Google says "me too," offering $3,000+ bounty for Chrome bugs

By on July 21, 2010 at 7:45 PM.

Google says "me too," offering $3,000+ bounty for Chrome bugs

chromium-logo

Several days ago, Mozilla announced that it would pay developers and hackers $3,000 for every reproducible, critical security flaw found in its FireFox web browser. Yesterday, Google has announced that it will pay $3,133.70 for critical security bugs found in its Chrome web browser. Bravo to Google for their ability to sneak 31337 (eleet) into their bug bounty payout. Google’s pay-per-bug program looks like this:

  1. The maximum reward for a single bug has been increased to $3,133.7. We will most likely use this amount for SecSeverity-Critical bugs in Chromium. The increased reward reflects the fact that the sandbox makes it harder to find bugs of this severity.
  2. Whilst the base reward for less serious bugs remains at $500, the panel will consider rewarding more for high-quality bug reports. Factors indicating a high-quality bug report might include a careful test case reduction, an accurate analysis of root cause, or productive discussion towards resolution.

We’ve got the full article all linked up for you. More →

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Dell and Google working closely on Chrome

By on June 21, 2010 at 11:26 AM.

Dell and Google working closely on Chrome

chromium-logo

Although Dell has never appeared that enthusiastic about Google’s Chrome OS, the Texas-based company does have plans for the Google netbook OS. Amit Midha, the head of Dell’s South Asian division, told Reuters on Monday that Dell is in fact working with Google on the OS which is set to begin rolling out this fall. Although Midha wouldn’t get much more specific than that, it certainly seems possible that we’ll see Dell be amongst the first companies to release hardware pre-loaded with Chrome. As Midha put it, when it comes to Chrome, Dell wants to be “one of the leaders.” More →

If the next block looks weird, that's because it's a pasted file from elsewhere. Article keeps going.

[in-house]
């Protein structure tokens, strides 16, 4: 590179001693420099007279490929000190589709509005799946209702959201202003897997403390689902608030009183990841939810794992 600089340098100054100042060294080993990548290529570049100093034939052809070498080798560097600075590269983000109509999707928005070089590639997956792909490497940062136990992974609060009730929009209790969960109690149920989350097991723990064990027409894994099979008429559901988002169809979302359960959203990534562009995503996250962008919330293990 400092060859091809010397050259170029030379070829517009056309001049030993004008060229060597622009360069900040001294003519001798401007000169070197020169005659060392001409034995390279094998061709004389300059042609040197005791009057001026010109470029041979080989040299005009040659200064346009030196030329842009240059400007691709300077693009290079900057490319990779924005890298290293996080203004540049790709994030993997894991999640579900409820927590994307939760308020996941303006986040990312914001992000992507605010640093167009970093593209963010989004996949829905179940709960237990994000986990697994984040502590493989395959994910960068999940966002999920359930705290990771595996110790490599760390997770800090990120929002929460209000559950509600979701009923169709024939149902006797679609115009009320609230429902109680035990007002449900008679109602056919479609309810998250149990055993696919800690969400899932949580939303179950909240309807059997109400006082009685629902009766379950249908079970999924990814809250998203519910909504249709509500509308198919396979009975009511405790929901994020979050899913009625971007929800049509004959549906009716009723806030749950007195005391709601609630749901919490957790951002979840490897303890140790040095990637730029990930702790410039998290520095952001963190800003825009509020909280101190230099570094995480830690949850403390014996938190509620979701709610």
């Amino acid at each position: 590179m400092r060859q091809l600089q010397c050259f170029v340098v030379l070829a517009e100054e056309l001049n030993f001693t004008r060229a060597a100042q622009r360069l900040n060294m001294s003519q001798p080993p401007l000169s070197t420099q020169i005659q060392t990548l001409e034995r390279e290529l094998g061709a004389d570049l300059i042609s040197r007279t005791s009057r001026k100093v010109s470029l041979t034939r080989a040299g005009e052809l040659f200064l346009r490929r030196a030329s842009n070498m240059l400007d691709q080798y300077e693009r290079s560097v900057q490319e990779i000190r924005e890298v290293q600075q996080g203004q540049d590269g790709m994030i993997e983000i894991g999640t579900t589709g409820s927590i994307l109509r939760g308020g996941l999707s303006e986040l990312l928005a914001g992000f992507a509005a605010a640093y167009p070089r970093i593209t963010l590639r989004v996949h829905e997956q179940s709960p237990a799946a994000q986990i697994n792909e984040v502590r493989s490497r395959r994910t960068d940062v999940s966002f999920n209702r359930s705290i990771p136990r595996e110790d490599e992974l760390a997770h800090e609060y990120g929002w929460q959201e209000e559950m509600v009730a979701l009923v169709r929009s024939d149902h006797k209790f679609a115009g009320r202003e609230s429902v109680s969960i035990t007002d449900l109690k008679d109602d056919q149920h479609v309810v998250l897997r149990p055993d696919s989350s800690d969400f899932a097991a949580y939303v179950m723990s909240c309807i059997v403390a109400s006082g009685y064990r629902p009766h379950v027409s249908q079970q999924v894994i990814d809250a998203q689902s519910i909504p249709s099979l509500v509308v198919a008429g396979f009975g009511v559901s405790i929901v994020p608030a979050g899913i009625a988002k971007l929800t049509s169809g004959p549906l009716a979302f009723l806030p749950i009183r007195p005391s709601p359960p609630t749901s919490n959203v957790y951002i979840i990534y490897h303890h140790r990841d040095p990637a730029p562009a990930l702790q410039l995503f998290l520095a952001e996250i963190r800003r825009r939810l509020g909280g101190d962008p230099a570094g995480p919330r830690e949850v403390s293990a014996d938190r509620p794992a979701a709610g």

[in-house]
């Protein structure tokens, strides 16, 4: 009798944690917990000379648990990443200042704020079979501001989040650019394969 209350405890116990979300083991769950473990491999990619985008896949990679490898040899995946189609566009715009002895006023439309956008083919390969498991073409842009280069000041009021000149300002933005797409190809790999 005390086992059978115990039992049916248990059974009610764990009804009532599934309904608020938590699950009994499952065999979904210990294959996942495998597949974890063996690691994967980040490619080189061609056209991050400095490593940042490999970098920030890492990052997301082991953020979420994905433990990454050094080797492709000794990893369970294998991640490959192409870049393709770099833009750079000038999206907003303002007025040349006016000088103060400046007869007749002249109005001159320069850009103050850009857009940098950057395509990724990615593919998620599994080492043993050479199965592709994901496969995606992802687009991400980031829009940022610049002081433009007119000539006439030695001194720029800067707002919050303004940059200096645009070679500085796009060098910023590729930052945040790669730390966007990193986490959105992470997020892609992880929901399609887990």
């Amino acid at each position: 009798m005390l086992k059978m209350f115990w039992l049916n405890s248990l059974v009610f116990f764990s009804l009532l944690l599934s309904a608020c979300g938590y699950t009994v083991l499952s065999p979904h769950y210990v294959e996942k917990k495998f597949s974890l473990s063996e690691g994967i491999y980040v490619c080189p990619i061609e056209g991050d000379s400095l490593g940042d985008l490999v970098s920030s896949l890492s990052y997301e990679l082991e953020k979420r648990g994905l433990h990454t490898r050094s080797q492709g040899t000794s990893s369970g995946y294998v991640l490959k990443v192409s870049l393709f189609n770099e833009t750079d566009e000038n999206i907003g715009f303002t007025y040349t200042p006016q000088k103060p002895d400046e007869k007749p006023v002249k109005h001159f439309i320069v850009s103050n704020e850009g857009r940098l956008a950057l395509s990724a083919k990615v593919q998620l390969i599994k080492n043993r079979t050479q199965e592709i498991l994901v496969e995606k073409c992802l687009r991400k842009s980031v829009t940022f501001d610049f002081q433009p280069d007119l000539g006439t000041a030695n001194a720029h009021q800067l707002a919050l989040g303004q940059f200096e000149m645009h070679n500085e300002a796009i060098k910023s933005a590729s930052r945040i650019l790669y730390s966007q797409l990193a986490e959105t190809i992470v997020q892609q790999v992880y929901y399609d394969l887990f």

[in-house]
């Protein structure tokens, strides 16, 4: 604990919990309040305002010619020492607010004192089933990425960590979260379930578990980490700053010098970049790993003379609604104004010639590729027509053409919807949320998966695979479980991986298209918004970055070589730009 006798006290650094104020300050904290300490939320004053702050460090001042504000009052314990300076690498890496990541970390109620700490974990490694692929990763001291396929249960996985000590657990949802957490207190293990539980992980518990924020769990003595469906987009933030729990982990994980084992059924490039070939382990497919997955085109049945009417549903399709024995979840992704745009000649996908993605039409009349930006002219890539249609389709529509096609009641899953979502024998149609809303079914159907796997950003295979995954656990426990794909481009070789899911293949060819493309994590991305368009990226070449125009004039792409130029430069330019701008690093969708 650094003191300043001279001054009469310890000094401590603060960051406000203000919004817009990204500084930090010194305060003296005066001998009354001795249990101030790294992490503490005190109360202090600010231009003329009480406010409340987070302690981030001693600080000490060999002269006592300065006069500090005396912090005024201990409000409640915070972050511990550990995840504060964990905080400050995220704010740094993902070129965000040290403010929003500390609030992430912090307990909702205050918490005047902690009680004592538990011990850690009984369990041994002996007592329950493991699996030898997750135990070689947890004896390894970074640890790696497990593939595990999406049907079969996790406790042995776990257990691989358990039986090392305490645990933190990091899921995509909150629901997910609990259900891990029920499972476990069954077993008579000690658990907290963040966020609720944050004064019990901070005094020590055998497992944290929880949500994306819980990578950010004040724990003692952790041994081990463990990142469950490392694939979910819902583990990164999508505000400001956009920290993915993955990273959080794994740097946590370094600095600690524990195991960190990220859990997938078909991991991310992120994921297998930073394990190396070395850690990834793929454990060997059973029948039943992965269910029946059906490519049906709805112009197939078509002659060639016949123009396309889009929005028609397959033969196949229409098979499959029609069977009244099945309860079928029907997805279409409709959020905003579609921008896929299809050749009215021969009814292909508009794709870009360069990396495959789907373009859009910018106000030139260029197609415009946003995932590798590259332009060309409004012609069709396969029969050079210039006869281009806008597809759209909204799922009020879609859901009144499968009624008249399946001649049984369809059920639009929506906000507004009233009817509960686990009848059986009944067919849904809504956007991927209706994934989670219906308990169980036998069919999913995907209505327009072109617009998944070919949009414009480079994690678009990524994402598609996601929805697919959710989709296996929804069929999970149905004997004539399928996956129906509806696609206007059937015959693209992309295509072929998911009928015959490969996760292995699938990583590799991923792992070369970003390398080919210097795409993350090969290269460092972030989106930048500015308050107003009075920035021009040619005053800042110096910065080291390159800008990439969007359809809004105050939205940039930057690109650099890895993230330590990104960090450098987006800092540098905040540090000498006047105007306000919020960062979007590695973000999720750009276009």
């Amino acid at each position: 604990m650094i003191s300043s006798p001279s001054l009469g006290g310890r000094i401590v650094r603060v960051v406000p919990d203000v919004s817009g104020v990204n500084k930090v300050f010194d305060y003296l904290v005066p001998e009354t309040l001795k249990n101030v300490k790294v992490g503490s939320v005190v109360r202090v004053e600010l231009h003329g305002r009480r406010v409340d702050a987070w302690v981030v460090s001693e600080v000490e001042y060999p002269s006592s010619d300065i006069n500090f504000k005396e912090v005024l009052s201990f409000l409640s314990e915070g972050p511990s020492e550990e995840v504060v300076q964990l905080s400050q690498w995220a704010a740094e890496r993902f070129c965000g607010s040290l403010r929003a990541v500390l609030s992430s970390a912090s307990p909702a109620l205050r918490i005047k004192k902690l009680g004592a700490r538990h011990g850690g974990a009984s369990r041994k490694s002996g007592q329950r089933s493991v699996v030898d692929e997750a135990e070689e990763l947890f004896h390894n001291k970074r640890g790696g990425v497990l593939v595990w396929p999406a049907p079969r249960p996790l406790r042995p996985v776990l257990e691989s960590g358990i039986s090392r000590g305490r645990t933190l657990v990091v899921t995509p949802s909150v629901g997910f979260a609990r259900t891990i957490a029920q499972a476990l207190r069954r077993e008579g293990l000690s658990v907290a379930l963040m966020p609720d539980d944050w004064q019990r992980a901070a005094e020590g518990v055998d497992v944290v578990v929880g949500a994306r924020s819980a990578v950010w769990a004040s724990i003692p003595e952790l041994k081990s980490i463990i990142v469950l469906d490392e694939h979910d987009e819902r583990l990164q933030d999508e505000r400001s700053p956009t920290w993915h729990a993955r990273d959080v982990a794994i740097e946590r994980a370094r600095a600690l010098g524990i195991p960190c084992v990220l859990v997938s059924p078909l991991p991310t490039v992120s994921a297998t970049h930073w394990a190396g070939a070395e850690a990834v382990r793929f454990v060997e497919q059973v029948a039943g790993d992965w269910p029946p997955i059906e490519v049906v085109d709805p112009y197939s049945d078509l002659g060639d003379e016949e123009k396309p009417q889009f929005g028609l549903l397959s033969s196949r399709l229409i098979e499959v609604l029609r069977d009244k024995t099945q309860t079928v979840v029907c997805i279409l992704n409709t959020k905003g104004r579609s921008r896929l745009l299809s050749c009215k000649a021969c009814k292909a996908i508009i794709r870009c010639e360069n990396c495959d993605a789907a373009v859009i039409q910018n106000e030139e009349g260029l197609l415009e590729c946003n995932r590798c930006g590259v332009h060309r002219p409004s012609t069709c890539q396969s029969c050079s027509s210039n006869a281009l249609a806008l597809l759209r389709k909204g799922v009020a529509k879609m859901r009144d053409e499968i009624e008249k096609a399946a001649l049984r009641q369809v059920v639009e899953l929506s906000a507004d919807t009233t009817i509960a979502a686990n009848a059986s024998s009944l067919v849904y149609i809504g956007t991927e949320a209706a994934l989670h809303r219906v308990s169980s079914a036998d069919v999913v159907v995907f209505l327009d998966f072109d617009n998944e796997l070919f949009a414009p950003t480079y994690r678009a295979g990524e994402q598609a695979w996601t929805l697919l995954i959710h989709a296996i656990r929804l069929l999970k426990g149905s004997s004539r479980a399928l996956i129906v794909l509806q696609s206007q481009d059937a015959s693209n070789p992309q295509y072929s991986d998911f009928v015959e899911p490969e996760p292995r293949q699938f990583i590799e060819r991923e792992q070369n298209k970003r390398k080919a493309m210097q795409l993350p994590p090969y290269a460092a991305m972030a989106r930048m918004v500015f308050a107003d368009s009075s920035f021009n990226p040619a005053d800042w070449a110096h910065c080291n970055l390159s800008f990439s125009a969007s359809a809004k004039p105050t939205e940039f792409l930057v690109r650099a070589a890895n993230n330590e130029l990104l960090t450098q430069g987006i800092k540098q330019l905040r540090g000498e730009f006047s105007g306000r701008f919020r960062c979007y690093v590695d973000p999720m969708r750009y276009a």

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Chrome sheds beta tag on Mac and Linux offerings

By on May 25, 2010 at 3:09 PM.

Chrome sheds beta tag on Mac and Linux offerings

Google Beta

The Chrome Team is welcoming two more platforms out of beta, as both the Mac and Linux versions of the browser have officially shed their beta tags. The new, stable releases add several features, such as preference syncing and HTML5 compatibilities (geolocation APIs, app cache, web sockets, and file drag-and-drop). The Chrome team also posted a quick note about Flash:

In recent weeks, we’ve been beta-testing Adobe Flash Player integration into Chrome. While Flash Player integration in the browser is not included by default in today’s stable release, we’re excited to enable this feature with the full release of Flash Player (version 10.1) soon.

Head on over to the Chrome download page if you are interested in trying out the new code…and do let us know what you think! More →

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Google announces Chrome web store for apps

By on May 19, 2010 at 1:14 PM.

Google announces Chrome web store for apps

chrome_logo

Today at I/O 2010, Google announced the Chrome web store for apps. To debut later in the year at an unspecified time, the Chrome web store will allow users to install web-based applications that will run in native code such as Flash. Some of the applications featured in live demos included Dark Room, Plants vs. Zombies (it looked awesome), and Lego Star Wars. Google also announced it will be brining magazines to the Chrome web store. Sports Illustrated was on stage and showed off a pretty slick looking example which included slideshows, videos, live scores and more. Feature-rich advertisements were also shown off.

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Google ChromeOS netbook specs leak?

By on December 28, 2009 at 12:31 PM.

Google ChromeOS netbook specs leak?

ChromeOS Login

The London-based IBTimes is claiming to have, under good authority, the specifications of the yet released Google ChromeOS netbook — and the specs… well, they look pretty darn good. Powering the inaugural ChomeOS offering will reportedly be an ARM CPU and a chipset from NVIDIA’s Tegra line, combine that with a 10.1″ TFT-HD display (with multitouch), 2GB of RAM, 64Gb SSD, Wi-Fi, Bluetooth, some flavor of cellular 3G connectivity, and a sub-$300 price tag and you have yourself a pretty nice little package. Now, we’re a little skeptical about a multitouch display on a netbook but hey, we can always hope right? Let us know if these rumored specs tickle your fancy in the comments.

[Via Gizmodo] More →

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